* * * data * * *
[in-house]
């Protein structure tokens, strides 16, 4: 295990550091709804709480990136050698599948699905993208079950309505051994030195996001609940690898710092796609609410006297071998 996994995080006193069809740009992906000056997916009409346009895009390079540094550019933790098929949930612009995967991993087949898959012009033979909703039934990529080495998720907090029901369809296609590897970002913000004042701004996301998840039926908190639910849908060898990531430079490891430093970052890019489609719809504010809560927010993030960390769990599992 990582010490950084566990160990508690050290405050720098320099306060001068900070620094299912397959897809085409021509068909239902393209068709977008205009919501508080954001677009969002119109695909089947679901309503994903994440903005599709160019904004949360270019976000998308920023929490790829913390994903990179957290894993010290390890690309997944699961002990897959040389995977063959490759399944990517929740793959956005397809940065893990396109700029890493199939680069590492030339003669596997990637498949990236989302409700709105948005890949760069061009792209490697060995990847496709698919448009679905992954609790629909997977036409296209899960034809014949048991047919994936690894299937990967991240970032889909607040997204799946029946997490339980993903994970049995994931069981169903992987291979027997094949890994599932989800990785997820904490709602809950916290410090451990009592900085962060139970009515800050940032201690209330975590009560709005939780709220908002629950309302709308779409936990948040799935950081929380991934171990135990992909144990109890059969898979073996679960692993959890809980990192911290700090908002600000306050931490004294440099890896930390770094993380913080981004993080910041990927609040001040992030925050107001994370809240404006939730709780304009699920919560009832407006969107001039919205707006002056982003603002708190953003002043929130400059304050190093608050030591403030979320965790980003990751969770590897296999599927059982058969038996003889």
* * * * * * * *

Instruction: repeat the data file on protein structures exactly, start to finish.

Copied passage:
[in-house]
């Protein structure tokens, strides 16, 4: 295990550091709804709480990136050698599948699905993208079950309505051994030195996001609940690898710092796609609410006297071998 996994995080006193069809740009992906000056997916009409346009895009390079540094550019933790098929949930612009995967991993087949898959012009033979909703039934990529080495998720907090029901369809296609590897970002913000004042701004996301998840039926908190639910849908060898990531430079490891430093970052890019489609719809504010809560927010993030960390769990599992 990582010490950084566990160990508690050290405050720098320099306060001068900070620094299912397959897809085409021509068909239902393209068709977008205009919501508080954001677009969002119109695909089947679901309503994903994440903005599709160019904004949360270019976000998308920023929490790829913390994903990179957290894993010290390890690309997944699961002990897959040389995977063959490759399944990517929740793959956005397809940065893990396109700029890493199939680069590492030339003669596997990637498949990236989302409700709105948005890949760069061009792209490697060995990847496709698919448009679905992954609790629909997977036409296209899960034809014949048991047919994936690894299937990967991240970032889909607040997204799946029946997490339980993903994970049995994931069981169903992987291979027997094949890994599932989800990785997820904490709602809950916290410090451990009592900085962060139970009515800050940032201690209330975590009560709005939780709220908002629950309302709308779409936990948040799935950081929380991934171990135990992909144990109890059969898979073996679960692993959890809980990192911290700090908002600000306050931490004294440099890896930390770094993380913080981004993080910041990927609040001040992030925050107001994370809240404006939730709780304009699920919560009832407006969107001039919205707006002056982003603002708190953003002043929130400059304050190093608050030591403030979320965790980003990751969770590897296999599927059982058969038996003889």